You will practice using buses and/or trains to locations you visit on a regular basis, until you feel confident in your ability to independently use public transit.
Metro offers training for anyone with a disability to ride the bus and train (really anyone who feels they need help to learn.) But now we can offer that service to visually impaired and blind also.
It would be great to speak at a meeting or a conference call for any interested parties. There may be other new service options for travel that people don’t know about since they are new like the Lyft and Via option.
You can make a referral for training by calling 314-982-1510 or email at email@example.com
If someone wanted to speak directly with me my info is below:
Klaus Mittelstadt COMS
Certified Orientation and Mobility Specialist
Office 314.982.1400 ext. 1614
ACCESS TECHNOLOGY AFFORDABILITY ACT
Baltimore, Maryland (January 22, 2021)
The National Federation of the Blind, the oldest and largest nationwide organization of blind Americans, applauds the introduction of the Access Technology Affordability Act (ATAA) (H.R. 431) in the United States House of Representatives by Select Revenue Measures Subcommittee Chairman Mike Thompson (D-CA-5) and Representative Mike Kelly (R-PA-16). This legislation removes an employment barrier commonly experienced by blind Americans who cannot afford the high cost of access technology by creating a refundable tax credit in the amount of $2,000 to be used over a three-year period to offset the cost of these technologies.
Mark A. Riccobono, President of the National Federation of the Blind, said: “My wife, my two daughters, and I are all blind, and the children’s technology needs will increase as they complete their education and start their careers. My family is not unique; blind people across the nation face this challenge, and this legislation will provide critical assistance. We thank and commend Chairman Thompson and Representative Kelly for continuing to be champions for this act, which will help give blind people the technology they need to live the lives they want.”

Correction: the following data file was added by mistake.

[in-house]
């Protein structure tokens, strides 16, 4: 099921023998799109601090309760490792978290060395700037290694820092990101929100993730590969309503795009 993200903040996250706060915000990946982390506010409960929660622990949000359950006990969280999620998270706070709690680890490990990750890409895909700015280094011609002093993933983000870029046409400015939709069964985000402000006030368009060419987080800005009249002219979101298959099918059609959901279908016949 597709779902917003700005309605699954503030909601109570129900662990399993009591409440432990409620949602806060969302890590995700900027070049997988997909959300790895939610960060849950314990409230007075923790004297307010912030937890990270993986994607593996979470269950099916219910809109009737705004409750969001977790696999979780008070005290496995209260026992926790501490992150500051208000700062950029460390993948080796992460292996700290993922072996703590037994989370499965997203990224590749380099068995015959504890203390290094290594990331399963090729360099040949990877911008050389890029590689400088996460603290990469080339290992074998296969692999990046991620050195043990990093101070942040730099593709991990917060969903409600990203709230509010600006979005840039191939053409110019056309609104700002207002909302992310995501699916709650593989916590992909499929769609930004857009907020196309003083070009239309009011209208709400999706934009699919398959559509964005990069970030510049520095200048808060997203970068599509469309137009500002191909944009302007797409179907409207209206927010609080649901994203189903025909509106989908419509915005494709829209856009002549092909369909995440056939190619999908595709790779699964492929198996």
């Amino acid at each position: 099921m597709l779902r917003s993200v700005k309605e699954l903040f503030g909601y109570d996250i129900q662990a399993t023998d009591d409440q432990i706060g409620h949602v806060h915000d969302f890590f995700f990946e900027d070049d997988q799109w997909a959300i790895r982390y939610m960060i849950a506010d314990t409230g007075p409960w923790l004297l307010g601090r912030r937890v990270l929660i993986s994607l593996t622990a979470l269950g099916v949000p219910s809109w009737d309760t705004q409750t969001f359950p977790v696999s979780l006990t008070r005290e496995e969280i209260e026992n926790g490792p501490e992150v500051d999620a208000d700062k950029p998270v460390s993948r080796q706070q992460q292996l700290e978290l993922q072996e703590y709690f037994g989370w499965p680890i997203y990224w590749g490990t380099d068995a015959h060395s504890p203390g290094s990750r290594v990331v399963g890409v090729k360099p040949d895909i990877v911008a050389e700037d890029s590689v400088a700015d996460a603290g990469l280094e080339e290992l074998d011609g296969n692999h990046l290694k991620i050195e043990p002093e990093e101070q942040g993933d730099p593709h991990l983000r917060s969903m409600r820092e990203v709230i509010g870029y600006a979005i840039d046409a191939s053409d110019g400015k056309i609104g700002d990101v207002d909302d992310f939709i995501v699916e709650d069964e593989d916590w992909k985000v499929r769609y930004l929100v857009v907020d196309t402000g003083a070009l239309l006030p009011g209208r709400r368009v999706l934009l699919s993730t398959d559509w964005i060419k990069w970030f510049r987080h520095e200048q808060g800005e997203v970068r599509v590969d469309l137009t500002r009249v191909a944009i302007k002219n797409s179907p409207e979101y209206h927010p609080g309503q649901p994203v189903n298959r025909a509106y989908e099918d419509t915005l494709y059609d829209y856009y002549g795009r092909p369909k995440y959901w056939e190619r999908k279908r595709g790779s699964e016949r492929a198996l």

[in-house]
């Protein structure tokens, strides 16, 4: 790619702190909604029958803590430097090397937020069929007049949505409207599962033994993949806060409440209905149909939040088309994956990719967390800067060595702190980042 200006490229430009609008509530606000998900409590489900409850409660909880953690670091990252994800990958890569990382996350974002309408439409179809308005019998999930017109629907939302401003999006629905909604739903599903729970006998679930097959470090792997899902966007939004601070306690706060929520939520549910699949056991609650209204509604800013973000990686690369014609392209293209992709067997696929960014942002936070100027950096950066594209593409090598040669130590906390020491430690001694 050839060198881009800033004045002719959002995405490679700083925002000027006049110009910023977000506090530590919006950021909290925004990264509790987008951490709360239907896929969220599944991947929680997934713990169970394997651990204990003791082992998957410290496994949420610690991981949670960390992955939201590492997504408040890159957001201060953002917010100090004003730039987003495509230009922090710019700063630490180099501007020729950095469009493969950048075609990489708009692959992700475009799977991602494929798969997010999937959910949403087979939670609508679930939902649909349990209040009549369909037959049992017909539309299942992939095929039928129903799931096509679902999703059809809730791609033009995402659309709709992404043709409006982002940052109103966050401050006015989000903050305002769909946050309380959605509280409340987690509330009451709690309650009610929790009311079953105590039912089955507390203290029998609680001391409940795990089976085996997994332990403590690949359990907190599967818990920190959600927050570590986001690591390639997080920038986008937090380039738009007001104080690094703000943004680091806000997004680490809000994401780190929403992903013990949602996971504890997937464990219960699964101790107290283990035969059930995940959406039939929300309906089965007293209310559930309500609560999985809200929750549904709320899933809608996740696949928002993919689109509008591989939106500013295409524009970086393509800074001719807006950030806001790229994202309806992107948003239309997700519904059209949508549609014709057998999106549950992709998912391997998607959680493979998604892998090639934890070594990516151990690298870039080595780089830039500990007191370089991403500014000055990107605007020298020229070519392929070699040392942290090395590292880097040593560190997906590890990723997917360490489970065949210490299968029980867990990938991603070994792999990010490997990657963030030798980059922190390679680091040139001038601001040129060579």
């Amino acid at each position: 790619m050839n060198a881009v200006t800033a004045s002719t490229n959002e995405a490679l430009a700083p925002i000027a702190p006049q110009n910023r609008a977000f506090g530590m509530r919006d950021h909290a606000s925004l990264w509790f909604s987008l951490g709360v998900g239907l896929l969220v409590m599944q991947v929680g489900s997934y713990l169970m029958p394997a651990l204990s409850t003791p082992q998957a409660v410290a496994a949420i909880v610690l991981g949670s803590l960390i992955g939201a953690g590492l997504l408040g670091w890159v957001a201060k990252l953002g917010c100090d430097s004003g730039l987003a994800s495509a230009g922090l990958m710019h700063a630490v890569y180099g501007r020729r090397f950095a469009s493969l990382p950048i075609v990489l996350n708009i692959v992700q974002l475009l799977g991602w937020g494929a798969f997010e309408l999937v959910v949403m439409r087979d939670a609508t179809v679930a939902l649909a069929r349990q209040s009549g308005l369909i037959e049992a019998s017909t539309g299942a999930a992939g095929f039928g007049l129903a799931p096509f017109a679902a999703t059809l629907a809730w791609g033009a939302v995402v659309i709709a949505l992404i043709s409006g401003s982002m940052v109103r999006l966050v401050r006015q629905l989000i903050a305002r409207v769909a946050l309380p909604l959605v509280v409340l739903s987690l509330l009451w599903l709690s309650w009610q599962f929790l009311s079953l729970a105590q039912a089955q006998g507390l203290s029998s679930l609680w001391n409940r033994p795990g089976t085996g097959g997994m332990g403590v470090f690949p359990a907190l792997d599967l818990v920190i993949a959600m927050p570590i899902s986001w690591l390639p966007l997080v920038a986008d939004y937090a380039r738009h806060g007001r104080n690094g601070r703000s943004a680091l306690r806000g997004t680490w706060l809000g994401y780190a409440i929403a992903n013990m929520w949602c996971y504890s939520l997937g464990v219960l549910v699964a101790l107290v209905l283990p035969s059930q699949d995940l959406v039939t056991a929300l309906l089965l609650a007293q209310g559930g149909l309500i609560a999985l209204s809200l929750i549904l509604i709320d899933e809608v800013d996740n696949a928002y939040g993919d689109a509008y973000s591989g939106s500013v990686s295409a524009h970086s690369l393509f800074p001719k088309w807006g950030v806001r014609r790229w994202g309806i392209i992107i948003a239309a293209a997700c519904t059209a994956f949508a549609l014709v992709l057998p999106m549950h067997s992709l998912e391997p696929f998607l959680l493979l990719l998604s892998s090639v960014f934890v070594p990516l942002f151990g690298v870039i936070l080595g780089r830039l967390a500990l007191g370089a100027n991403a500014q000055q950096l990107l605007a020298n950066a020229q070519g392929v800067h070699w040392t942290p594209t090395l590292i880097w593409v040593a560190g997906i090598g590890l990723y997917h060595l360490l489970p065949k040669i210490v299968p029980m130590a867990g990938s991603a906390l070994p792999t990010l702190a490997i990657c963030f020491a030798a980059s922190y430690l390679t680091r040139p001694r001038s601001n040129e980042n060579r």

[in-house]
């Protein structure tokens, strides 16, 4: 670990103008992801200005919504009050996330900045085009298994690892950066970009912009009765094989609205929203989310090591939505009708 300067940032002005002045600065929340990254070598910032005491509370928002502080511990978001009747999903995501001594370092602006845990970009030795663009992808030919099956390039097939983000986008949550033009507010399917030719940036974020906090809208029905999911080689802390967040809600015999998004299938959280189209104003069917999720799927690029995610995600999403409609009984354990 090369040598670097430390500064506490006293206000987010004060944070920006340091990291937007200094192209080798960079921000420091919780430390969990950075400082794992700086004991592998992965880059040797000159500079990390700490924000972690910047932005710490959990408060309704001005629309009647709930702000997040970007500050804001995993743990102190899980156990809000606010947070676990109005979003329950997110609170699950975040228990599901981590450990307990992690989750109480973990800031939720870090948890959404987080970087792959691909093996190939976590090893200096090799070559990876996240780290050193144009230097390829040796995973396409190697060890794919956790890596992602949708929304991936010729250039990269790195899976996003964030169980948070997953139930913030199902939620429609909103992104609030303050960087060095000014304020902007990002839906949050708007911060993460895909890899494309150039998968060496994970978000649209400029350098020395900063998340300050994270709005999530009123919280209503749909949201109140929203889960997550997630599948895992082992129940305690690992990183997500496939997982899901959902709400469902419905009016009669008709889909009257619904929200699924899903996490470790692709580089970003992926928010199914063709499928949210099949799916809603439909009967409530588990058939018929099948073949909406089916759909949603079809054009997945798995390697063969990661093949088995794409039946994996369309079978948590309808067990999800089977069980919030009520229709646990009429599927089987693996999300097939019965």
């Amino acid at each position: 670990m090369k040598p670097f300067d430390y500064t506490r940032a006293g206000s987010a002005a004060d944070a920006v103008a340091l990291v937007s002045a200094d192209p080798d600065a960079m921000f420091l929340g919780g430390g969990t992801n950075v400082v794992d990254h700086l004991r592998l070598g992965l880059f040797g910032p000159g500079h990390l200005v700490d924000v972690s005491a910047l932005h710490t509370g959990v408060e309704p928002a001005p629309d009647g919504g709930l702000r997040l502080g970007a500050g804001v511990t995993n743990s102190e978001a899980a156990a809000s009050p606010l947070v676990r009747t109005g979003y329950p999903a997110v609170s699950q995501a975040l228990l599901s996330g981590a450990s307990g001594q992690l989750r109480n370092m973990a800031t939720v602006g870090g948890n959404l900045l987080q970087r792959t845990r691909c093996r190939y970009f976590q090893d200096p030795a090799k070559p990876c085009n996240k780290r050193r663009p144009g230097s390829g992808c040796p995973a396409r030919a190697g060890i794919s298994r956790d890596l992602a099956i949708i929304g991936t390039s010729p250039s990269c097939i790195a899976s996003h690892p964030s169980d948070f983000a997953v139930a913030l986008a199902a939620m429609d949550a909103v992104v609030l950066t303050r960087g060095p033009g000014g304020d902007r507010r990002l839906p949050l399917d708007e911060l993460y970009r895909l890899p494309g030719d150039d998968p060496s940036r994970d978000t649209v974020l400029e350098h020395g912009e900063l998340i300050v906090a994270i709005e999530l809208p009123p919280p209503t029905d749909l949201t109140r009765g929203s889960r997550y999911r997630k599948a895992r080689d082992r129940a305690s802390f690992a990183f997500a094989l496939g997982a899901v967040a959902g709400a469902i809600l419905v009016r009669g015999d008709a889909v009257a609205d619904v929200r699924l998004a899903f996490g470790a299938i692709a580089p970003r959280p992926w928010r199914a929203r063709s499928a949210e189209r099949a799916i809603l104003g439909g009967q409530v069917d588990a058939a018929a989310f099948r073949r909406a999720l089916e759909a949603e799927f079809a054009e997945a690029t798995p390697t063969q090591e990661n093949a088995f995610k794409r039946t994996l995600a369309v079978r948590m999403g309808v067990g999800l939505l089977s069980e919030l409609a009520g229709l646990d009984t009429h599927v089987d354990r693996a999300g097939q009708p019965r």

Proposal would phase out most personal property taxes in Missouri
By Maria Benevento, February 4, 2021. stltoday.com.
The legislation, sponsored by Sen. Bill Eigel, R-Weldon Spring, would phase out personal property tax assessments to almost nothing by 2026.
During a Ways and Means Committee hearing, Eigel said only 21 states collect personal property tax, and Missouri’s rate is the third highest. He said personal property tax disproportionately affects less wealthy Missourians and that removing it could improve the economy.
“I tend to view this as a $1.4 billion stimulus package,” he said. A fiscal analysis of the bill says it could reduce local government revenue statewide by up to $1.45 billion in 2027 and take more than $6.4 million away from the Blind Pension Program.
Scott Kimble, advocacy director for the Missouri Association of School Administrators, said “the bulk to this money goes to public schools.” The Pattonville School District alone could lose around $17 million, he said. Kimble, who testified in opposition to the bill, also said school transportation is already underfunded by more than $200 million.
In response, committee members questioned Kimble on ways schools may have saved money on utilities, transportation and expenses during closures caused by the COVID-19 pandemic. Kimble argued that the pandemic was a temporary situation, while the effects of the proposal would be permanent. No one else testified on the bill.